Survival of the Fittest: The CrossFit Games concluded on Sunday. Mat Fraser dominated the men’s competition in winning his 2nd consecutive title. Tia-Clair Toomey, 2nd last year, barely edged out Kara Webb for the women’s title. This was the first time that the Games were contested outside of California and the city of Madison seems pleased with the economic impact.
Jamie Patrick is the vice president of the Madison Area Sports Commission with the Greater Madison Convention & Visitors Bureau, the area’s primary tourism agency. He said that the bureau estimates the games yielded $7.2 million in “direct spending,” money that consumers in town spent on the event itself or on things like gas, food and lodging in the area.
CrossFit was looking for a smaller host city so that they could have a festival feel instead of just being another thing going on in the Greater Los Angeles area. I think that they got that and the cooler weather probably didn’t hurt either. After the heat of the last few summers in Southern California, it was weird seeing the athletes stuffing their arms into their shirts in between events.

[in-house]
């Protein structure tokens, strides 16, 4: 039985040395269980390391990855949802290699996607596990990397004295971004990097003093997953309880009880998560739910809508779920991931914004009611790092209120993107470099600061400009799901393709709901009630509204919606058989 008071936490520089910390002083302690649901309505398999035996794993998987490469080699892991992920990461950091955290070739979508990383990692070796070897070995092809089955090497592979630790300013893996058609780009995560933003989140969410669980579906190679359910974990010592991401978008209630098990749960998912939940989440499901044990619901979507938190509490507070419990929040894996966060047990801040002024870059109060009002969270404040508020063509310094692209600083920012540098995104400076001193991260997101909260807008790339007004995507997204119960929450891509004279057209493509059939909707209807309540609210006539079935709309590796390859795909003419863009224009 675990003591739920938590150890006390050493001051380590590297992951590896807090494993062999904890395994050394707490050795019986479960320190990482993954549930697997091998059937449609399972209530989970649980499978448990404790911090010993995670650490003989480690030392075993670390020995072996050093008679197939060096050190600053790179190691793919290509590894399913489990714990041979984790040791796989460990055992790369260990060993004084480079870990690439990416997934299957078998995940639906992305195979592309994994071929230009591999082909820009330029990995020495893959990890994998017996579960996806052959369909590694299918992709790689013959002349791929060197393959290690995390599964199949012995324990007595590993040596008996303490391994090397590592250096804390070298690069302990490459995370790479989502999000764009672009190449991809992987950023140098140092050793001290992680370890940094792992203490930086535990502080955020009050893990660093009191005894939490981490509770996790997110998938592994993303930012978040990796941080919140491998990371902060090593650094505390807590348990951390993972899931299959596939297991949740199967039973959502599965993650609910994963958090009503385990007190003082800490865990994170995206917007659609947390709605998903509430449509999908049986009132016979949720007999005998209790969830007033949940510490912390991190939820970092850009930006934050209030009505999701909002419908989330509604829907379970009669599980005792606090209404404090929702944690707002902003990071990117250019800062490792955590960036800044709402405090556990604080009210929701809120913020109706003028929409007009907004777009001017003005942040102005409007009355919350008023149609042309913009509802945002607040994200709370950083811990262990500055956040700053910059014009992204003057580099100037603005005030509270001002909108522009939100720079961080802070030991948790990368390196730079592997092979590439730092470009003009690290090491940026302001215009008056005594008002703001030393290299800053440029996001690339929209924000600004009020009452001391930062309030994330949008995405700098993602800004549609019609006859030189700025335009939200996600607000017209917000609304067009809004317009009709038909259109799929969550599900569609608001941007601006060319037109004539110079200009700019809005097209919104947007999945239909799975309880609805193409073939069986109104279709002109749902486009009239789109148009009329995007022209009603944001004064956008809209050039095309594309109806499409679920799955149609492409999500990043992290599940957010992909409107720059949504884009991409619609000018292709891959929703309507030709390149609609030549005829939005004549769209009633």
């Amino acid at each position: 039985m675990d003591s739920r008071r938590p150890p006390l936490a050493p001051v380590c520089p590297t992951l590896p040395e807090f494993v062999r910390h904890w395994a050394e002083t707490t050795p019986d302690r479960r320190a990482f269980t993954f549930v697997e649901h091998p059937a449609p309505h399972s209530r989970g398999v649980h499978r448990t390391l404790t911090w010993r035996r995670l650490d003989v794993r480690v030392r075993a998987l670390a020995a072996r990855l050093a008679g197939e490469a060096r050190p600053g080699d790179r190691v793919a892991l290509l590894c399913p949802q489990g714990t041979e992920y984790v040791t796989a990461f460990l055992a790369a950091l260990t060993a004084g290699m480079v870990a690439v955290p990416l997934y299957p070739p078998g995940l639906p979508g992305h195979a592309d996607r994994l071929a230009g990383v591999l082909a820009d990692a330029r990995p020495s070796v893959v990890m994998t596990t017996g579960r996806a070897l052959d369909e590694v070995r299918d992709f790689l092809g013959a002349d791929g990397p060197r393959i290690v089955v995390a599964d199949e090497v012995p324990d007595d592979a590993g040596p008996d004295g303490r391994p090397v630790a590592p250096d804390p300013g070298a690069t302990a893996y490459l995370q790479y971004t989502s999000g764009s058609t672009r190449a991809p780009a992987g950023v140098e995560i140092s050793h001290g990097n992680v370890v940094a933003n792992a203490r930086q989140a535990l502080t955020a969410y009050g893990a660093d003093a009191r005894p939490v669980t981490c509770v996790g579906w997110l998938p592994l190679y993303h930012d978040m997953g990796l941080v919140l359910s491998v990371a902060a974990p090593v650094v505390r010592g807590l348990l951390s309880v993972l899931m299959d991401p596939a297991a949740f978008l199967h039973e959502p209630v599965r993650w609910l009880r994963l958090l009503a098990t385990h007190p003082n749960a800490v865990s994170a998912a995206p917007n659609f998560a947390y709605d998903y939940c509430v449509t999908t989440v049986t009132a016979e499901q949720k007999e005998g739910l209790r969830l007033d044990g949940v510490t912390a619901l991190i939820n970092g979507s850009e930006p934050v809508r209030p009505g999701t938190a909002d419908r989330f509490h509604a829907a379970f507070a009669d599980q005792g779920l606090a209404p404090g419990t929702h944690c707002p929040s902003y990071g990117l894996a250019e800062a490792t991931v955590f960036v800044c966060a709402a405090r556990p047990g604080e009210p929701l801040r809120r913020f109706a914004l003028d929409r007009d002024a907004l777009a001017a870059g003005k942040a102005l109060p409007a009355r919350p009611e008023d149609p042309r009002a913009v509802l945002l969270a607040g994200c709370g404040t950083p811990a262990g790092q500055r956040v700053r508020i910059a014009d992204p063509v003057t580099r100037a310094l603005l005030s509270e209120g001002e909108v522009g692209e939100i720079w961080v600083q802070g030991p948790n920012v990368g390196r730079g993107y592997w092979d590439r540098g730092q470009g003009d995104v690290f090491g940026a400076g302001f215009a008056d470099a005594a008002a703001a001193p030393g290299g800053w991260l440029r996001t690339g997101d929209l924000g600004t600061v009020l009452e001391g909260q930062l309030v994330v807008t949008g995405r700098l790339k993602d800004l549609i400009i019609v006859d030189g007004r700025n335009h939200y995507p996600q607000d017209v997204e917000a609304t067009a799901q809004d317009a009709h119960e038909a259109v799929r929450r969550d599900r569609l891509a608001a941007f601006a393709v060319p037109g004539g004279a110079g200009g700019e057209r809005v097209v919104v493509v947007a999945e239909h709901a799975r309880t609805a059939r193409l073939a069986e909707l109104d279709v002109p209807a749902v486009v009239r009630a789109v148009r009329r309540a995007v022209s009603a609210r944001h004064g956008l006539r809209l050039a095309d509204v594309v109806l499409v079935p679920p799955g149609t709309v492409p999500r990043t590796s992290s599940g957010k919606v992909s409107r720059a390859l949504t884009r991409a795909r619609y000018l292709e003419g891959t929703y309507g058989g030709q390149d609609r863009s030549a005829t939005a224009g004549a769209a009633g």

I haven’t seen any news about the television ratings but I assume that they will be lower than last year solely because of the move to CBS Sports. ESPN2 is in more homes than CBS Sports and probably attracts a lot more casual viewers. That said, I think that the Games continue to improve in their coverage and refining itself into a spectator sport. This year’s competition was the most entertaining yet. But please stop asking Mat Fraser about Rich Froning.
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-A profile of Gunnar Peterson, celebrity trainer and new S&C coach for the LA Lakers